As electric cars have risen in popularity, frequent long waiting lists on new models has meant that many used electric cars have benefitted from reduced depreciation.
While, of course, you can’t eliminate depreciation entirely, by choosing the right electric car, you can help to reduce the cost of this.
Here are 10 EVs that offer slower depreciation, according to data from car valuation experts Cap HPI.
The Renault ZOE is one of the most affordable electric cars today, both on the new and used market. It’s also one of the most popular EVs, too, and for good reason.
Cap HPI says the ZOE will retain 47per cent of its value after three years (based on 10,000 miles per annum), which is more than you would find in many other conventional superminis. With anew model arriving into the UK at the start of 2020 with a longer electric range and a classier interior – but without any real price increase – this will only help the ZOE’s fortunes further when it comes to depreciation.
Kia Soul EV
Kia’s quirky Soul EV was the brand’s first all-electric model, with the boxy crossover being quite a niche choice in the UK thanks to its limited electric range.
However, even despite its niche status, Cap HPI says that after three years the EV retains 52.8 per cent of its original value.
Nissan’s e-NV200 van has slowly become more popular as more businesses look at a way of reducing their carbon footprint, and making their fleets electric is a great way of doing this.
The all-electric van can retain 56.2 per cent of its value after three years.
Smart EQ Fortwo
Smart has been offering its city-aimed EVs for several years, but the Mercedes-owned brand recently announced that it was switching to become a firm that only sold electric models – waving goodbye to petrol-powered Smarts.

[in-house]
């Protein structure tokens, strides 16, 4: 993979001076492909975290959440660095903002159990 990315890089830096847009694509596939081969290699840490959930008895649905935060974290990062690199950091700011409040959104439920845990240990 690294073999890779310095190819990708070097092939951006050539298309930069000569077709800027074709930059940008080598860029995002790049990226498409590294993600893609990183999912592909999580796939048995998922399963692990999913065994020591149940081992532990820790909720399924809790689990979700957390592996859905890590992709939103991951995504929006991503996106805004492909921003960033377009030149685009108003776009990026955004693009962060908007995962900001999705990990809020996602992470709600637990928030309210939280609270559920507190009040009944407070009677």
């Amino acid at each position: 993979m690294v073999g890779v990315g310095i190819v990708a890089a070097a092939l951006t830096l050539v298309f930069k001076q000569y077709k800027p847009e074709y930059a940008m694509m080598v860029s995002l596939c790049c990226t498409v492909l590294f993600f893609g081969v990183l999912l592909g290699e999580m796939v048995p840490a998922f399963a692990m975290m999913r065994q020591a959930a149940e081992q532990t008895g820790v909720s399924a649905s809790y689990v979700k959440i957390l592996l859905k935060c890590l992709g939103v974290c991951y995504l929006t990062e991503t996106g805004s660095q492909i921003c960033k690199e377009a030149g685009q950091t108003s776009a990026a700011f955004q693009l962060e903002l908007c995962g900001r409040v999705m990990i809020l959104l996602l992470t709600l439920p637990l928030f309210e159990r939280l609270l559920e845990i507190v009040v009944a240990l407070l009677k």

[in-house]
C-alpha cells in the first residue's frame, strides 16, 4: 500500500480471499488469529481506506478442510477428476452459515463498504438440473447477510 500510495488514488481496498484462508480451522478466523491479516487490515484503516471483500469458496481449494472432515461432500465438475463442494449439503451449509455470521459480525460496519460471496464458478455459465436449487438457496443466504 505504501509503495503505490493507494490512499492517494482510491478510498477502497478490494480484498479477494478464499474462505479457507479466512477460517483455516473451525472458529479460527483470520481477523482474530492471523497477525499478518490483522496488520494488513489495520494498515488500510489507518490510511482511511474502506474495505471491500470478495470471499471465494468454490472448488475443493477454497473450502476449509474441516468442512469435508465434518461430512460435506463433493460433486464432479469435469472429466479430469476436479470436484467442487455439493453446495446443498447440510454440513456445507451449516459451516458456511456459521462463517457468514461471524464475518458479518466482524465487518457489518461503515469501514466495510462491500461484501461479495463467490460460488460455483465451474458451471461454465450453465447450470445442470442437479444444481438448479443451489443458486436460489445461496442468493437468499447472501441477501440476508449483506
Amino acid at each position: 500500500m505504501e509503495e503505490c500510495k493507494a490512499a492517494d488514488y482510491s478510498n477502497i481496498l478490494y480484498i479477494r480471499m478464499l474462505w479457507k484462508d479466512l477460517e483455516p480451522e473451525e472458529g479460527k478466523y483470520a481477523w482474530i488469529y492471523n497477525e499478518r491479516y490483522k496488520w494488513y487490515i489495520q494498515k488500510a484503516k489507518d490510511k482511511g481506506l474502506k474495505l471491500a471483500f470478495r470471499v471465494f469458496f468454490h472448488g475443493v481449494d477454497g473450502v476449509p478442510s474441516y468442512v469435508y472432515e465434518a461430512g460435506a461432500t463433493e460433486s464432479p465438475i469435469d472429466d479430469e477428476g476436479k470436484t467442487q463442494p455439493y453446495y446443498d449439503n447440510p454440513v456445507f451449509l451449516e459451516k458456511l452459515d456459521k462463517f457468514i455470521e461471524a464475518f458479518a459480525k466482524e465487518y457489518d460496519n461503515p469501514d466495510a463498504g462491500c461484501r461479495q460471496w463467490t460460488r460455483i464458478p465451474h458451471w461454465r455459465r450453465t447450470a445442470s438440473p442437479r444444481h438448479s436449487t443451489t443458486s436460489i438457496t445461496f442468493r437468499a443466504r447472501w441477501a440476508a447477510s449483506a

When you see its superb depreciation stats, it’s easy to see why, with the EQ Fortwo retaining 59.7 per cent of its value after three years.
Tesla Model S
While models such as the Nissan Leaf and Renault Zoe helped to make electric cars affordable, it’s Tesla that has often been the technology showcase for EVs.
Although buyers now have more affordable Teslas to choose from, the Model S saloon has performed very well when it comes to limiting depreciation – retaining an average of 60.8 per cent of its value.
Hyundai IONIQ EV
The IONIQ has been a key car for Hyundai as the South Korean manufacturer has transformed into a booming car maker dedicated to EVs.
While you can pick an IONIQ with two hybrid powertrains, it’s the EV we’re focusing on here, and buyers will be happy that it retains 61.7 per cent of its value in the first three years once it’s registered.
The Nissan Leaf is still Brtiain’s most popular EV to date, and the model’s appeal was bolstered in 2019 with the addition of a new ‘e+’ version, which features a larger battery enabling a range of 239 miles.
Despite selling in comparatively big numbers next to other EVs, it still holds its value well – retaining 64.5 per cent of its original price after three years.
Tesla Model X
With SUVs being particularly popular in the current market, it’s not surprising that the Model X 4x4 is holding its value even better than the Model S.
After three years it will have retained 64.6 per cent of its value.
While the Volkswagen e-Golf might not offer the long electric range that rivals will now offer, that premium badge and high-quality interior goes a long way in making this hatchback a depreciation-busting model. Once three years are up it will have retained 66.3 per cent of its original value.
Jaguars and Land Rovers are known for retaining their value well, and it’s great that Jaguar’s first EV is proving to continue that trend.
After three years, it will have held onto an astonishing 74.6 per cent of its value, according to Cap HPI.